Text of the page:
What is Peripheral Neuropathy Pain

In the human body, the peripheral nervous system is what connects the brain, spinal cord, and central nervous system to the rest of the body. This includes the arms, hands, internal organs, mouth, feet, face, and legs. These nerves deliver physical sensation signals back to the brain. 

Hence, peripheral neuropathy occurs when these nerves become damaged or destroyed, leading to malfunction. When malfunctioned, the normal functioning of the nerves is disrupted. They might even send pain signals even when there is no pain, or they might fail to send a pain signal even when something is harming you.

This could be due to a systemic illness, an injury, an inherited disorder, and an infection. Luckily, some treatments can be helpful even when the disease can be uncomfortable. It is crucial first to determine whether the peripheral neuropathy is coming from an underlying condition.

Causes of Peripheral Neuropathic Pain

Generalized Conditions

The most common form of neuropathy is nerve damage caused by diabetes. This neuropathy leads to pain, numbness, a loss of sensation when in extremities.

The risk of neuropathy increases for those who are overweight, over the age of 40, is diabetic, and have high blood pressure. Nearly 60% of people with diabetes have some likelihood of nerve damage, according to the University of Chicago’s Center for Peripheral Neuropathy (UCCPN).

Other chronic conditions that could lead to nerve damage include hypothyroidism, kidney disorders with a high amount of toxin build up in the body leading to nerve tissue damage, deficiencies of vitamin B-1, B-6, B-12, and E, and diseases that cause chronic inflammation.

Alcohol and Toxins

People with severe alcoholism are at a higher risk of peripheral neuropathy because alcohol has a toxic effect on nerve tissue. People exposed to toxic chemicals like solvents, glue, or insecticides, either in the workplace or through chemical abuse, are at risk of nerve damage. Exposure to heavy metals like mercury and lead can also lead to peripheral neuropathy.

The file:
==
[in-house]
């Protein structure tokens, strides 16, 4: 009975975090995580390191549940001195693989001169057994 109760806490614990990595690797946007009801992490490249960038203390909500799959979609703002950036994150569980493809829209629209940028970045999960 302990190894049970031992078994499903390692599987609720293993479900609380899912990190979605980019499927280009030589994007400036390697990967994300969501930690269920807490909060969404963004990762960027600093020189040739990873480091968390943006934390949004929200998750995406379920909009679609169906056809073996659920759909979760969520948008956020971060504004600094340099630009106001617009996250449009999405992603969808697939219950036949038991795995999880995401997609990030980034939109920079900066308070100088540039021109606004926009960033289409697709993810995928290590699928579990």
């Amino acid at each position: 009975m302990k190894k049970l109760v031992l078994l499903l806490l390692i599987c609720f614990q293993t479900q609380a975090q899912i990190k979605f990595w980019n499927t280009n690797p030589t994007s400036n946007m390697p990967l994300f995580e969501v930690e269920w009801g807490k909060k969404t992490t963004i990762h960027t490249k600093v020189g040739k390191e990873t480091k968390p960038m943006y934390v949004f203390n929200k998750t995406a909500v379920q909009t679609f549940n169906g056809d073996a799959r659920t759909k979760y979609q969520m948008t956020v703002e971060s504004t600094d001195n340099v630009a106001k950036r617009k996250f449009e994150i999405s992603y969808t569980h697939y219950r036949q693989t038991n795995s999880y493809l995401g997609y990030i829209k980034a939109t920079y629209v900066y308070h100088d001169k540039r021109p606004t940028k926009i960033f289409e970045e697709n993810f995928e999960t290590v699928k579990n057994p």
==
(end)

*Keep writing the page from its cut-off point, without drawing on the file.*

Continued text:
Injury

The most common cause of neuropathy is physical trauma. This could include fractures, falls, or car accidents. Holding still in one position for too long, or inactivity. Increased pressure on the median nerve on the wrist that causes movement or feeling in the hand, causing carpal tunnel syndrome, another type of peripheral neuropathy.

Medications

Certain medications can also cause nerve damage. They include drugs that fight bacterial infections, anticonvulsants for seizures, medicine used to treat cancer, and some blood pressure medications. According to the Journal of Family Practice, a class of drugs used to prevent cardiovascular diseases or lower cholesterol can also cause nerve damage, increasing the risk for neuropathy.

Symptoms of Peripheral Neuropathy Pain

The common types of peripheral nerves include:

·         Sensory nerves – connect to the skin

·         Autonomic nerves – connect to your internal organs

·         Motor nerves – connect to your internal organs

The symptoms of peripheral neuropathy include:

·         Sharp, stabbing pains

·         Tingling in the feet or hands

·         A feeling like one is wearing a tight glove or sock

·         Numbness in the feet or hands

·         Regularly dropping things from your arms

·         Weak, heavy feeling in arms and legs

·         Digestive difficulty

·         Thinning of the skin

·         A shocking or buzzing sensation

·         Sexual dysfunction especially in men

·         Drop-in blood pressure

·         Constipation

·         Excessive sweating

Because these symptoms are also general to other conditions. It would be best if you let your doctor know of all your symptoms.